This is a common question I get asked. “Tonic water doesn’t taste sweet, so it doesn’t have much sugar, does it?” Alas, tonic water has between 8 and 9 per cent sugars, but the sweetness is masked by the bitter-tasting quinine that’s also present. A 200 mL glass of tonic water will give you about 17 g sugar. Which is a lot when the WHO suggests we limit our sugar intake to about 50 g a day (or 10 per cent of our energy). However, that amount is lower than most soft drinks, which carry anywhere from 10 to 12 per cent added sugar and deliver 22 g sugar per glass. YOU decide. 

5. Should I take a B12 supplement if I’m vegetarian?

Woman Eating VegesThis post was popular because there’s lot of meatless eating going on right now. It covers why you should consider taking a B12 tablet or drink if you’re going to become a full-time vegetarian.

The answer? A B12 supplement is a good idea if you’re vegan, but isn’t necessary if you follow a lacto-ovo vegetarian diet (where you consume dairy products such as milk, yoghurt and cheese, and eggs), because you’ll obtain enough vitamin B12 from these animal foods.

Vitamin B12 is only found in foods of animal origin, such as milk, eggs, meat and fish. If your diet excludes these foods, such as a strict vegan diet, you need to include an alternative source, either from a B12 tablet or foods fortified with vitamin B12, such as soy mylks (like So-Good) or nutritional yeast.

6. What’s a serve of meat?

Meat raw serve size 150g

This post was suggested to me because it’s one way we all overeat. The same applies to bread and bread-based foods, such as crackers, rice and pasta. The suggested serve size is often NOT the same as your portion size. The portion size is the amount you actually eat. We often eat MORE meat foods than is recommended.

I’ve divided this guide into protein foods that you can substitute for red meat, such as chicken, fish and eggs. Protein foods are any foods that yield protein such as red meat (beef, lamb, veal, pork, goat and kangaroo), chicken, fish and eggs, as well as tofu, nuts, seeds and legumes.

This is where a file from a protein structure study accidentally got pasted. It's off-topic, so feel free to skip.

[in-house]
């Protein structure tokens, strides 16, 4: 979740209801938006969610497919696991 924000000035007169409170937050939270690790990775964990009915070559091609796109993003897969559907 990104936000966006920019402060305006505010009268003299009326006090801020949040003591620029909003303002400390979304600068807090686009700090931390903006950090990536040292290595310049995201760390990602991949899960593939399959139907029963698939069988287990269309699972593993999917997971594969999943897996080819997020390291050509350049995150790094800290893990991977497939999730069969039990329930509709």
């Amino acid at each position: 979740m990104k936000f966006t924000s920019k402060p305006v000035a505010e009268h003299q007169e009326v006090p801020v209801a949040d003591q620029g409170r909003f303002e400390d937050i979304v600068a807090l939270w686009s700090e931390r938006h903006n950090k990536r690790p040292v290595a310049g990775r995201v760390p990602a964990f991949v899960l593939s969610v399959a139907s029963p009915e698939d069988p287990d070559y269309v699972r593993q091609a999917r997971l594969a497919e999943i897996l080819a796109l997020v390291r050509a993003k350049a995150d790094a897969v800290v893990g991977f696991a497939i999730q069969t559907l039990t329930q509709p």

These foods are grouped together because they share similar nutrients, namely protein, fat, iron, zinc and vitamin B12 (for animal foods only).

7. What if I can’t swallow a large fish oil capsule?

Size Fish oil Capsule OnPink

If you’re older, if you’re a child (think choking hazard) or if you’re anyone with swallowing difficulties, those large 1000 mg/1 g fish oil capsules can be a real problem. In this post, I spell out your other choices!

The first and best option is to buy the smaller, easy-to-swallow double- or triple-strength capsules – as long as you are getting the equivalent of 500 mg a day.

The second option is to take your fish oil as a liquid by the teaspoon. The downside? You get to taste it. Not very pleasant.

8. Veggie-full lasagne

Veggie lasagne

Anything with “do-nothing” or “veggies galore” in the title prompted people to click into it. For this recipe, you can use any vegetables you have on hand, ensuring there is 600 g in total. That’s it! It needs 60 minutes of baking and is ready in 80 minutes. Then you’ll have enough vegies to last for a week. Allow for sufficient cooking time and slice any firm vegetables finely.

The bottom line

You can see what’s popular with my readership: lots of different things, including recipes.